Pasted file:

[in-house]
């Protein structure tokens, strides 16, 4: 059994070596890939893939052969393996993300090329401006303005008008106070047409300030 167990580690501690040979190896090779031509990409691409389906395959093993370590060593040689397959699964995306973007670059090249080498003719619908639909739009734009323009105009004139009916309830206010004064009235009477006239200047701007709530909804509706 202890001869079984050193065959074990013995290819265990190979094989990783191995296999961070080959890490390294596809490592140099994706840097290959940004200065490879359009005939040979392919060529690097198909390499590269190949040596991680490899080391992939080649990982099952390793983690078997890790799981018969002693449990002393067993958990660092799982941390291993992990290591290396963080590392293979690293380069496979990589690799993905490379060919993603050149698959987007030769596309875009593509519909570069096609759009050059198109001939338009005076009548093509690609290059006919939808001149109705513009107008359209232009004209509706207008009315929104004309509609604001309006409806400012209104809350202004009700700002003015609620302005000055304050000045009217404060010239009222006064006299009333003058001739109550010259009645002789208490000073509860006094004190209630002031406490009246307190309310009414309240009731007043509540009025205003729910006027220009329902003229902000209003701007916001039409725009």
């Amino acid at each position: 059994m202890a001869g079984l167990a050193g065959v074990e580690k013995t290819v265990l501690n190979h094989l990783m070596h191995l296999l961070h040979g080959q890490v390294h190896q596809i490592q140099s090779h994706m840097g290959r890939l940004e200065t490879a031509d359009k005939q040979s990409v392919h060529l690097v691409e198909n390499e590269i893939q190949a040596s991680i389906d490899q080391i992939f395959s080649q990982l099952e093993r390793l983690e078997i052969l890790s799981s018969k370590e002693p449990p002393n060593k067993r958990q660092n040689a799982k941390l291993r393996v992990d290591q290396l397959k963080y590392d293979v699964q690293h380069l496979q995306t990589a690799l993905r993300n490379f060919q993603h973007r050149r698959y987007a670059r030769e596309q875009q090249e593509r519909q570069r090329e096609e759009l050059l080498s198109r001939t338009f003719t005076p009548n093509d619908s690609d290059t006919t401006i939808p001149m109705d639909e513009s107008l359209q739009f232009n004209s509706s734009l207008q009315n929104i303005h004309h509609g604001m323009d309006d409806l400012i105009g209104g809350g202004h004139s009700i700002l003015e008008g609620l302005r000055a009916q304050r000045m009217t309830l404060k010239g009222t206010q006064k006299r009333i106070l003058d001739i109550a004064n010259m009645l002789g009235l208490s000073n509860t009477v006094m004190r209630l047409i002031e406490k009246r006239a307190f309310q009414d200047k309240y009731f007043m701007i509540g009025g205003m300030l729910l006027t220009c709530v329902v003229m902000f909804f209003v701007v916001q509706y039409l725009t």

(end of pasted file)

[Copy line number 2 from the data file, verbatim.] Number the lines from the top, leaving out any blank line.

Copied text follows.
């Protein structure tokens, strides 16, 4: 059994070596890939893939052969393996993300090329401006303005008008106070047409300030 167990580690501690040979190896090779031509990409691409389906395959093993370590060593040689397959699964995306973007670059090249080498003719619908639909739009734009323009105009004139009916309830206010004064009235009477006239200047701007709530909804509706 202890001869079984050193065959074990013995290819265990190979094989990783191995296999961070080959890490390294596809490592140099994706840097290959940004200065490879359009005939040979392919060529690097198909390499590269190949040596991680490899080391992939080649990982099952390793983690078997890790799981018969002693449990002393067993958990660092799982941390291993992990290591290396963080590392293979690293380069496979990589690799993905490379060919993603050149698959987007030769596309875009593509519909570069096609759009050059198109001939338009005076009548093509690609290059006919939808001149109705513009107008359209232009004209509706207008009315929104004309509609604001309006409806400012209104809350202004009700700002003015609620302005000055304050000045009217404060010239009222006064006299009333003058001739109550010259009645002789208490000073509860006094004190209630002031406490009246307190309310009414309240009731007043509540009025205003729910006027220009329902003229902000209003701007916001039409725009």